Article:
What this means for the average marketer building digital & social strategies today is that more regulation is coming to a medium that was, until now, relatively free of intervention and scrutiny. Less personal information is already being shared between people, platforms and advertisers and we have to be ready for a future where:

  • Platforms will not share as much data with brands as before
  • Ethically-sourced first party data will become more important
  • Cookies will become increasingly inaccurate
  • Governments and platforms will increase regulation as they attempt to tackle bad practices
  • People aim to be more mindful of the value of their digital footprint
  • Users will grow increasingly weary of the most obvious targeted ads and low-quality retargeting techniques, which will result in diminishing returns on ad spend

This shifts the focus towards your own, first-party data and your creative output. If until now you could rely on granular digital campaign performance information to perpetually optimize your business (or your clients’), you need to start thinking about what to do when this is no longer working the same way.

What Can We Do Today?

In short: diversify across multiple platforms & mediums, build smarter creative and implement decision-making processes based on data you own (including creative data) to future-proof your business.

Whenever you’re setting up a campaign on a digital platform, you will notice how many levers you can still pull when it comes to campaign objectives, delivery optimization, signals, bidding… and how ad creative can sometimes seem as an afterthought within the campaign creation interface. As the broader digital world implements restrictions to personal information sharing and signal tracking, some of those levers are gradually losing efficacy and being slowly phased out, only to be replaced by automation and broader “black box” options. Imagine a future where your input is, fundamentally, the ad creative itself, and the platforms figure out the rest.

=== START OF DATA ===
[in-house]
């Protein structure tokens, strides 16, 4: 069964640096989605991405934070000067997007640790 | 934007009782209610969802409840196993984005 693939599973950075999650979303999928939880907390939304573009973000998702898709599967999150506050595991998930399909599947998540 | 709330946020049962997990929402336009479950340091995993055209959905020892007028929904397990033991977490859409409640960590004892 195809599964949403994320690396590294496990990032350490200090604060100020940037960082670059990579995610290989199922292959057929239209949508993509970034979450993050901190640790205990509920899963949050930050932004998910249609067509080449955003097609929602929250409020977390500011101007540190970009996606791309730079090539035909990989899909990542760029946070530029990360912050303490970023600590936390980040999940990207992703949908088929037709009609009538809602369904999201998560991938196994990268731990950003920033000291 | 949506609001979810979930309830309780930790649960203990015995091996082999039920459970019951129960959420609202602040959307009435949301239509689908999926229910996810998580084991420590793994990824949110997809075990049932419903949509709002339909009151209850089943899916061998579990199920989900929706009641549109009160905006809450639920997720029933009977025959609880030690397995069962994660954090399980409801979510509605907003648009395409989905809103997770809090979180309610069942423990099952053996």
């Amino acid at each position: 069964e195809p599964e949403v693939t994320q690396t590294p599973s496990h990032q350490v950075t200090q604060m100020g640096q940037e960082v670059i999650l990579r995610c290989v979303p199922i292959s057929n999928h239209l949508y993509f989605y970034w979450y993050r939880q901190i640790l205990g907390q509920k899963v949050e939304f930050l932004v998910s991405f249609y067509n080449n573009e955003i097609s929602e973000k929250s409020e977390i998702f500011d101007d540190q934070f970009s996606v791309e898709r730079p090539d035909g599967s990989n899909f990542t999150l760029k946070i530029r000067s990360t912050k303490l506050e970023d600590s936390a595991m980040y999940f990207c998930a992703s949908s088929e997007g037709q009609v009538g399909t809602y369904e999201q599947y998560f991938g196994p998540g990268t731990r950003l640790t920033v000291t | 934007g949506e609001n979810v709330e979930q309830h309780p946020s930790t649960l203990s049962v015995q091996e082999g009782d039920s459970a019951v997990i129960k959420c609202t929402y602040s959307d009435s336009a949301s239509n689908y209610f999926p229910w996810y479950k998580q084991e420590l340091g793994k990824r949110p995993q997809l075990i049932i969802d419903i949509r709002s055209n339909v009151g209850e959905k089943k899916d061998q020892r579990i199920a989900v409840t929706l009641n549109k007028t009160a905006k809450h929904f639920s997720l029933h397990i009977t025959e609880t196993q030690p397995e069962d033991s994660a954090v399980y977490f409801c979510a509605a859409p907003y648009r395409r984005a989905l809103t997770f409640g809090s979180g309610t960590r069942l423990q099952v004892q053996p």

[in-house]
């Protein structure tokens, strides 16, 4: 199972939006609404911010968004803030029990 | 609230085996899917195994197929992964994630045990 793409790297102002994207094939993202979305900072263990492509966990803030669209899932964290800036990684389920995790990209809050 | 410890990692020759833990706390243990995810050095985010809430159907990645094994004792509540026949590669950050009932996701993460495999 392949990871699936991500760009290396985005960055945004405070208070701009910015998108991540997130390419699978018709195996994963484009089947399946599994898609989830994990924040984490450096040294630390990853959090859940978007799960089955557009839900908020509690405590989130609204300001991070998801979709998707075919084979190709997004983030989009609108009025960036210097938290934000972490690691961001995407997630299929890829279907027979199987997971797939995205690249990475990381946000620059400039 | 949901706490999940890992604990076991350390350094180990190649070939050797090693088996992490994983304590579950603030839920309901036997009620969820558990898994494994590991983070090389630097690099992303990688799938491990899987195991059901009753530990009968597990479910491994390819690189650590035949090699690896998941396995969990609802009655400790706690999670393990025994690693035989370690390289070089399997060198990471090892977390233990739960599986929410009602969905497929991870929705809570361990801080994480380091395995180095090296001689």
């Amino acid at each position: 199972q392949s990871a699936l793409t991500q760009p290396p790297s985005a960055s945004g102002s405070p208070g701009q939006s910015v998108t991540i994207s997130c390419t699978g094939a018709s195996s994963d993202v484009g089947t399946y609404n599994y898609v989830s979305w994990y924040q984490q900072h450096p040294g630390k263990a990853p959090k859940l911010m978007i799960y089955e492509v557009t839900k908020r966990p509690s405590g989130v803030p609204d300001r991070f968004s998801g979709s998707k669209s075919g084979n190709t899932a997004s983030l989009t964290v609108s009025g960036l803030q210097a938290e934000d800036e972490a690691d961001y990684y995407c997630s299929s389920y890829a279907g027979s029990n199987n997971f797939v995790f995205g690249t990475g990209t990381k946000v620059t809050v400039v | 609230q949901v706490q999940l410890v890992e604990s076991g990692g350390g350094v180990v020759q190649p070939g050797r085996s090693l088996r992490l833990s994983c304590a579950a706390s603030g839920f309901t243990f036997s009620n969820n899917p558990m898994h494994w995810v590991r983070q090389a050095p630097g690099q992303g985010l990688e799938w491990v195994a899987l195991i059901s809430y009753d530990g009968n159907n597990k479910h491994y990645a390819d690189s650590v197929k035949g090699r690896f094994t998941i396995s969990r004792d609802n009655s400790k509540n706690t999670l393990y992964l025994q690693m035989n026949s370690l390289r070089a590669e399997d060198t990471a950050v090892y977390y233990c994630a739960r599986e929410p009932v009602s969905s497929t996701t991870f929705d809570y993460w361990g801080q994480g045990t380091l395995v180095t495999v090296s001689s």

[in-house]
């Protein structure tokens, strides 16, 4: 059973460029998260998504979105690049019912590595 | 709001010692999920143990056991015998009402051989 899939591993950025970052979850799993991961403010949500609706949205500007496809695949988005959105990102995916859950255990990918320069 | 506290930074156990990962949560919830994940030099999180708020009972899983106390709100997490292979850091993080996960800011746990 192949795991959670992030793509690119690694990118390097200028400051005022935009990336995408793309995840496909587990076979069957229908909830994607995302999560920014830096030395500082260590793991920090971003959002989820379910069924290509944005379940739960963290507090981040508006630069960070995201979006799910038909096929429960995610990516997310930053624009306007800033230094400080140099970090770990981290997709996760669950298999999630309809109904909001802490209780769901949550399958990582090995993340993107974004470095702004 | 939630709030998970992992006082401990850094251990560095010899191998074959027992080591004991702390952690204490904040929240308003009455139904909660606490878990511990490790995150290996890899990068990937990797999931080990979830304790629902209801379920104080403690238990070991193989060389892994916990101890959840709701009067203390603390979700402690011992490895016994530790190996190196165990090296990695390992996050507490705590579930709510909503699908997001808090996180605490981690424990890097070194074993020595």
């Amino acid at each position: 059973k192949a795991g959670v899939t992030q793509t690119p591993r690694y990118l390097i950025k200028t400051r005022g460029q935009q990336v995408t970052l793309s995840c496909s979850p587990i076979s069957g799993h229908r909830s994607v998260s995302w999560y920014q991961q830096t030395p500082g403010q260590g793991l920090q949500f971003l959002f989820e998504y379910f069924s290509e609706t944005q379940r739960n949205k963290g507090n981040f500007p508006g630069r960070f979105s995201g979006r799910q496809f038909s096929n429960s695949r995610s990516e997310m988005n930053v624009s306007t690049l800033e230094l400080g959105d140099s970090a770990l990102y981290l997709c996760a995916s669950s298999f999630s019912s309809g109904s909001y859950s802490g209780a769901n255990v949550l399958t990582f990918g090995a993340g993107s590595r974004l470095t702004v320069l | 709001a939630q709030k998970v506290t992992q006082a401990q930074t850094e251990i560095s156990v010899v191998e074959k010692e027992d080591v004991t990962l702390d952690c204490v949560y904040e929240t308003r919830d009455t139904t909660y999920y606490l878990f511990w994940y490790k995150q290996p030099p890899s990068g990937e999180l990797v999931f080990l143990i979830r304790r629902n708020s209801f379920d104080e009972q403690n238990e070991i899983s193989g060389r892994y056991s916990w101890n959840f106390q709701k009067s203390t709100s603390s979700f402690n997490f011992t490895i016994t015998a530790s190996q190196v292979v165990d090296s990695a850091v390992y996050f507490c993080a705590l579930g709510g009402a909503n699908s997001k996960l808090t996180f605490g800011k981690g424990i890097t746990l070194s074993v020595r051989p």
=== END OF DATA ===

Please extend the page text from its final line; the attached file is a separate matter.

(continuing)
How can you make sure to continue driving incrementality and growth? Think about how using more of your own data, and how making it more ethically-sourced, could help. Creative — which is already the most important tool you can implement — should be placed at the top of the priority list.

Platform data will not disappear overnight, but the traditional way of optimizing ads based on a nearly-unlimited platform-provided flow of consumer information is rapidly changing. Good examples of this change can be found on the launch of new privacy options with iOS 14 and their implications for platforms like Facebook. This is what you can start to do today:

  • Diversify across multiple platforms and mediums
  • Put additional focus on your creative output
  • Use more of your own data, and more ethically-acquired data
  • Build your own best practices using that data
  • Improve your direct-to-consumer journey to eliminate friction
  • Perfect the loop from ad impression to conversion,
  • Tap into what your audience enjoys and wants to see, not what they want to “x-out”
  • Review your use of lower-quality placements & old fashioned retargeting techniques

It may not be a future with less data after all, but a future with different data, and where creative media itself regains much of the centrality that it lost at the start of the digital era.

This blog expands upon topics discussed in our recent webinar, Effective Creative for Mobile Games and Apps.